So while Spoons isn’t perfect – a good independent pub will always be better, if not cheaper – it has plenty going for it, not least that it has kept so many attractive and historically significant buildings in public use. Buildings worth travelling for? Judge for yourself.

Five Wetherspoons Worth Traveling For

1. Caley Painting House, Edinburgh

Caley Painting House, EdinburghCaley Painting House, Edinburgh

Caley Picture House went from cinema to music venue and nightclub before becoming a pub in 2016 – TOM FARMER THE SUN GLASGOW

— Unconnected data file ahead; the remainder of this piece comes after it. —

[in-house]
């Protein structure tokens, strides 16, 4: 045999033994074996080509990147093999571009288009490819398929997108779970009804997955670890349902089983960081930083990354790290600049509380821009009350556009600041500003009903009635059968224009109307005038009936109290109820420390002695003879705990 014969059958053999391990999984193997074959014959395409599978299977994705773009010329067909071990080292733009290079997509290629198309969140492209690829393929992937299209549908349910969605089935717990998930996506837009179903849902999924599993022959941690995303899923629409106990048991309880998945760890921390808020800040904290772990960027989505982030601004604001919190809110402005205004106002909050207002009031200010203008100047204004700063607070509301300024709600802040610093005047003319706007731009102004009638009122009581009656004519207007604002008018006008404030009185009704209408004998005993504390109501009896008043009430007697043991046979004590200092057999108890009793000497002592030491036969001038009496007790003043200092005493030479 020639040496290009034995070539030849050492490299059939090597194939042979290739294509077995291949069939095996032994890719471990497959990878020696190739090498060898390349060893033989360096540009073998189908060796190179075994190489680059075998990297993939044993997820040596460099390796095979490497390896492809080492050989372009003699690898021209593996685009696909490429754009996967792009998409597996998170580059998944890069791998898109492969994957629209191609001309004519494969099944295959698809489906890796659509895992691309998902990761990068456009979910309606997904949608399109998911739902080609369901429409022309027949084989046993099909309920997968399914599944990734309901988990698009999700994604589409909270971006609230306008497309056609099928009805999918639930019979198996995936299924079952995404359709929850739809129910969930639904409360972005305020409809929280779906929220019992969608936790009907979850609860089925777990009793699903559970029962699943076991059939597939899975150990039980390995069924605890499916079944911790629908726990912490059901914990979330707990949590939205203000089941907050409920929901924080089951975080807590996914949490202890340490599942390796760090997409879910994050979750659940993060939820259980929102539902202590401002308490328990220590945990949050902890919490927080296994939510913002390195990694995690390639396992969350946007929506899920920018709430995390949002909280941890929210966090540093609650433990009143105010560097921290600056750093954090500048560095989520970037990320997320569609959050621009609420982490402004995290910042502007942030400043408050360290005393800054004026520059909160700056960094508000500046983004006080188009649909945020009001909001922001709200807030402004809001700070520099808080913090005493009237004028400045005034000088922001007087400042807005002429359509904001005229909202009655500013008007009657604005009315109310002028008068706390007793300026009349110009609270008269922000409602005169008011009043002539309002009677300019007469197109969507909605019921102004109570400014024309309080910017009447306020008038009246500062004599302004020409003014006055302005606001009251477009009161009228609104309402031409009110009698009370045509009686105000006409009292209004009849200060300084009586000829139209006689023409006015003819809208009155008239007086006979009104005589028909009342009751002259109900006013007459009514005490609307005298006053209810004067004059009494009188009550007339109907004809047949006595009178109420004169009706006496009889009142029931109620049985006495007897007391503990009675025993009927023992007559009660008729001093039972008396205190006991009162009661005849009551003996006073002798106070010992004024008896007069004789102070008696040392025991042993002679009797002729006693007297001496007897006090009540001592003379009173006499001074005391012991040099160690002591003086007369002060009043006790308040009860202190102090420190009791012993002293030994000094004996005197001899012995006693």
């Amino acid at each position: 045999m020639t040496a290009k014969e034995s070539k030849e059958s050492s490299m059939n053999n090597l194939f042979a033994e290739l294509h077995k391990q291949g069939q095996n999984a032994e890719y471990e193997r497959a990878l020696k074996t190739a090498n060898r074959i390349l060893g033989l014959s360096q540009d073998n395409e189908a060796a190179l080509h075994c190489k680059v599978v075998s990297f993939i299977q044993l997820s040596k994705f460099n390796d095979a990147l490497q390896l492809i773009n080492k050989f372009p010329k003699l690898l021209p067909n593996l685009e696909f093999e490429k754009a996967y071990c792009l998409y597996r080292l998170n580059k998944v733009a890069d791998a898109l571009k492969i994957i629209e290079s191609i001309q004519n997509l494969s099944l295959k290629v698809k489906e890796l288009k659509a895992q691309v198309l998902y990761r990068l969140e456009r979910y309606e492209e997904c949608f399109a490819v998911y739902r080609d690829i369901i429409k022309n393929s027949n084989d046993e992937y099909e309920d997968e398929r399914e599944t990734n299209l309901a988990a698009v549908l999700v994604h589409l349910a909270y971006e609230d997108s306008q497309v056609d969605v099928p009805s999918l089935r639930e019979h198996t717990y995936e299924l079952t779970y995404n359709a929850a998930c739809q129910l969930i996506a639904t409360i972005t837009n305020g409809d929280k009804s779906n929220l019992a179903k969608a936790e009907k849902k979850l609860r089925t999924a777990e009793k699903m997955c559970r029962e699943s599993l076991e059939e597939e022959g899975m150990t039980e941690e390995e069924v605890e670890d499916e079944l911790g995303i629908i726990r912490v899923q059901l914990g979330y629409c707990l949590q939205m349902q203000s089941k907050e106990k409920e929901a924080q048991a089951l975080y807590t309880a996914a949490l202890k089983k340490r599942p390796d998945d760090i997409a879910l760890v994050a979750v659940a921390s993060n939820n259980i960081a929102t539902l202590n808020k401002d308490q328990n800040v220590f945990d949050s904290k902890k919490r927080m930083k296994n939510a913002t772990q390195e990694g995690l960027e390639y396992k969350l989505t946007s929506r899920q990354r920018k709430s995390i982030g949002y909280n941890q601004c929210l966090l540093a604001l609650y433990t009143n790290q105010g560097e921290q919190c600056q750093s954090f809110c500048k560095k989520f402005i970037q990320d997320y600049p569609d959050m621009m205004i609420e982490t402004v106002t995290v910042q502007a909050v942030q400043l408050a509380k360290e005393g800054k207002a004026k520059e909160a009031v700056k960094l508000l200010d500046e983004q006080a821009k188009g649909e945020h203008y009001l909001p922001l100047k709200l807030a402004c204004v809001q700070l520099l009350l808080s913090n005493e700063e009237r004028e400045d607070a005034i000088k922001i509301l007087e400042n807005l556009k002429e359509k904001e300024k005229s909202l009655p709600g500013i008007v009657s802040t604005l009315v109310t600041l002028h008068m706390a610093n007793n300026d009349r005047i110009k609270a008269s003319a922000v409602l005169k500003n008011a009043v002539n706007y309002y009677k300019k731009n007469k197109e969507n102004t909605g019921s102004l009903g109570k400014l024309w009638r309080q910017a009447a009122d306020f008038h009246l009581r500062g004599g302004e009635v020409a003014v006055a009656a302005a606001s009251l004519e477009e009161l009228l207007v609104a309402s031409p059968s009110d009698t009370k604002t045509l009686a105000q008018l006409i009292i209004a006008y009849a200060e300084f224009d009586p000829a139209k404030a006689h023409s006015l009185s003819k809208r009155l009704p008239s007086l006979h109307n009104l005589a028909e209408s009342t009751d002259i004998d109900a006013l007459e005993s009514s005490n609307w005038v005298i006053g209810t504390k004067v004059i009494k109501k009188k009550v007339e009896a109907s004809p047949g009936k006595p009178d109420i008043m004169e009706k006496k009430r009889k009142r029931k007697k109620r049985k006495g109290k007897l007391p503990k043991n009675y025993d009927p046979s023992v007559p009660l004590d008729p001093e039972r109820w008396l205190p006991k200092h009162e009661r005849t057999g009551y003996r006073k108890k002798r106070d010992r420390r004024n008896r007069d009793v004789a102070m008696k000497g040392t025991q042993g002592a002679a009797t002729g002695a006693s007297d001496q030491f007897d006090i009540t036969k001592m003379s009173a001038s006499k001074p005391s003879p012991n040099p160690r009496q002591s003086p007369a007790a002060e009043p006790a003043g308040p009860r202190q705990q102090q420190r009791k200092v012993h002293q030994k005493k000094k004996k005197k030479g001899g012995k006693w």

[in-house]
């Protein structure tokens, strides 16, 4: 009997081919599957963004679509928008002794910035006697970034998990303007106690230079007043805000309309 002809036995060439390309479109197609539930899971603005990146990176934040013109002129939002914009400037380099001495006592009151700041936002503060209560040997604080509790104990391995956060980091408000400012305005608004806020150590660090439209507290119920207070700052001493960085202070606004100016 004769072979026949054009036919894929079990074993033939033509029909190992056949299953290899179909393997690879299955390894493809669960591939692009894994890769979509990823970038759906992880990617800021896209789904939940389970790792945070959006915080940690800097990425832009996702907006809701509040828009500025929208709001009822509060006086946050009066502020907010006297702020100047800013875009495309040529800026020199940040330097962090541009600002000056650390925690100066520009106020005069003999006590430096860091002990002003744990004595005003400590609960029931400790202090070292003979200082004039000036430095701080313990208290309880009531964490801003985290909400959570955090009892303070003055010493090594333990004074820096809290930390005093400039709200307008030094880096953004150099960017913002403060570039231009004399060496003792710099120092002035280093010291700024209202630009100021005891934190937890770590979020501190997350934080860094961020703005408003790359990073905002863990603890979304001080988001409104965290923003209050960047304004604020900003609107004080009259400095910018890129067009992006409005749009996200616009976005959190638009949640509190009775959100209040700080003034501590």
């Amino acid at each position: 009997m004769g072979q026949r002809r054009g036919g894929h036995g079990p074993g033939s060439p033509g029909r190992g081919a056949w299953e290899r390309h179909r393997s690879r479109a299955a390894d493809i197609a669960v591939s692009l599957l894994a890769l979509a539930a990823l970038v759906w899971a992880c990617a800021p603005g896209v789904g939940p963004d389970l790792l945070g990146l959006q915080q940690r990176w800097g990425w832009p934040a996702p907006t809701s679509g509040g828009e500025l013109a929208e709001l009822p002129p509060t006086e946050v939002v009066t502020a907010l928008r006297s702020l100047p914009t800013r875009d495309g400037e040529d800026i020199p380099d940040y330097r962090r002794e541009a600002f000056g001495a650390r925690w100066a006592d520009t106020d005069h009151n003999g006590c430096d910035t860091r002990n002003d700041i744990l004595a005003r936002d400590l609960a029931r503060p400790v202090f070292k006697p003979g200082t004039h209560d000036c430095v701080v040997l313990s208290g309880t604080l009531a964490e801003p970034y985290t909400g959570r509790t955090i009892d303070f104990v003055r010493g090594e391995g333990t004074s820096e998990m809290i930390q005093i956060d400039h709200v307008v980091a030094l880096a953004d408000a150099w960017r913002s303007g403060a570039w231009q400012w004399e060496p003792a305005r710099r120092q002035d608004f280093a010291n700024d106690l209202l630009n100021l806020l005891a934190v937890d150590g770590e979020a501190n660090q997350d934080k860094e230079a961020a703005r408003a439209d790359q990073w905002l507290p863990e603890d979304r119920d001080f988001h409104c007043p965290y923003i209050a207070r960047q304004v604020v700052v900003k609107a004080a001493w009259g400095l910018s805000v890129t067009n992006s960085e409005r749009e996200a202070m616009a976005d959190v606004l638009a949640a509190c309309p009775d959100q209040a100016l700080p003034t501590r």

Several former cinemas have become Spoons over the years, including the Picture Playhouse in Bexhill and the Prince of Wales in Cardiff, and for good reason: they make very atmospheric, attractive pubs. The Caley Picture House is a suitably elegant venue for Britain’s finest city.

An Art Deco building that opened in 1923, it was a cinema, then a music venue and nightclub before becoming a pub in 2016. The award-winning restoration has sought to showcase several original features, including trumpet-shaped pendant lights and diamond-shaped mirrors in the toilets. The best seats are on the upper mezzanine, overlooking the rest of the pub.

2. Hamilton Hall, Liverpool Street

Hamilton Hall, Liverpool StreetHamilton Hall, Liverpool Street

Elegant interiors: Hamilton Hall, Liverpool Street, with elaborate rococo plasterwork